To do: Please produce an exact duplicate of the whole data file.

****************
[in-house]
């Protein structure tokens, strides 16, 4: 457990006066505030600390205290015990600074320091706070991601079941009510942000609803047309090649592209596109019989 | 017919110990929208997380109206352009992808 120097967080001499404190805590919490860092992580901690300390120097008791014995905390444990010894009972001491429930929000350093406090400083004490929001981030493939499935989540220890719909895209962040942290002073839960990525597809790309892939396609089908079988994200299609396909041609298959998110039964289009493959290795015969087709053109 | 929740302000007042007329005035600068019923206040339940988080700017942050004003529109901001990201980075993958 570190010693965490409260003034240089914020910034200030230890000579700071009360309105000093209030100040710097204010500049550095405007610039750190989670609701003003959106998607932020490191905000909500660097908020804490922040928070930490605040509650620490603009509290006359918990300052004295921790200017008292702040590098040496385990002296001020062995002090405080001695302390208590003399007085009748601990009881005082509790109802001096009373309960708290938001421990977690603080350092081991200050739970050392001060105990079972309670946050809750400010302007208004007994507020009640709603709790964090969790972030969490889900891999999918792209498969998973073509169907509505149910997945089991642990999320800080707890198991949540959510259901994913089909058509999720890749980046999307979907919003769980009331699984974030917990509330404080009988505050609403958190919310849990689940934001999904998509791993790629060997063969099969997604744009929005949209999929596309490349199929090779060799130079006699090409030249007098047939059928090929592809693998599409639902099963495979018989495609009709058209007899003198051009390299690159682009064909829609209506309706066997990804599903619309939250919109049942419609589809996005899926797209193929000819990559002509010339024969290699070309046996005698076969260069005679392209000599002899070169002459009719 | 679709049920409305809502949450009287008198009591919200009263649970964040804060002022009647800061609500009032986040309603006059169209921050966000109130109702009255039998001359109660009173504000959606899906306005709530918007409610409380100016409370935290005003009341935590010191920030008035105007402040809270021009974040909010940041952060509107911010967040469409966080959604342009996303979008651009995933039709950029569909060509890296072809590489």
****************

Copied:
[in-house]
């Protein structure tokens, strides 16, 4: 457990006066505030600390205290015990600074320091706070991601079941009510942000609803047309090649592209596109019989 | 017919110990929208997380109206352009992808 120097967080001499404190805590919490860092992580901690300390120097008791014995905390444990010894009972001491429930929000350093406090400083004490929001981030493939499935989540220890719909895209962040942290002073839960990525597809790309892939396609089908079988994200299609396909041609298959998110039964289009493959290795015969087709053109 | 929740302000007042007329005035600068019923206040339940988080700017942050004003529109901001990201980075993958 570190010693965490409260003034240089914020910034200030230890000579700071009360309105000093209030100040710097204010500049550095405007610039750190989670609701003003959106998607932020490191905000909500660097908020804490922040928070930490605040509650620490603009509290006359918990300052004295921790200017008292702040590098040496385990002296001020062995002090405080001695302390208590003399007085009748601990009881005082509790109802001096009373309960708290938001421990977690603080350092081991200050739970050392001060105990079972309670946050809750400010302007208004007994507020009640709603709790964090969790972030969490889900891999999918792209498969998973073509169907509505149910997945089991642990999320800080707890198991949540959510259901994913089909058509999720890749980046999307979907919003769980009331699984974030917990509330404080009988505050609403958190919310849990689940934001999904998509791993790629060997063969099969997604744009929005949209999929596309490349199929090779060799130079006699090409030249007098047939059928090929592809693998599409639902099963495979018989495609009709058209007899003198051009390299690159682009064909829609209506309706066997990804599903619309939250919109049942419609589809996005899926797209193929000819990559002509010339024969290699070309046996005698076969260069005679392209000599002899070169002459009719 | 679709049920409305809502949450009287008198009591919200009263649970964040804060002022009647800061609500009032986040309603006059169209921050966000109130109702009255039998001359109660009173504000959606899906306005709530918007409610409380100016409370935290005003009341935590010191920030008035105007402040809270021009974040909010940041952060509107911010967040469409966080959604342009996303979008651009995933039709950029569909060509890296072809590489």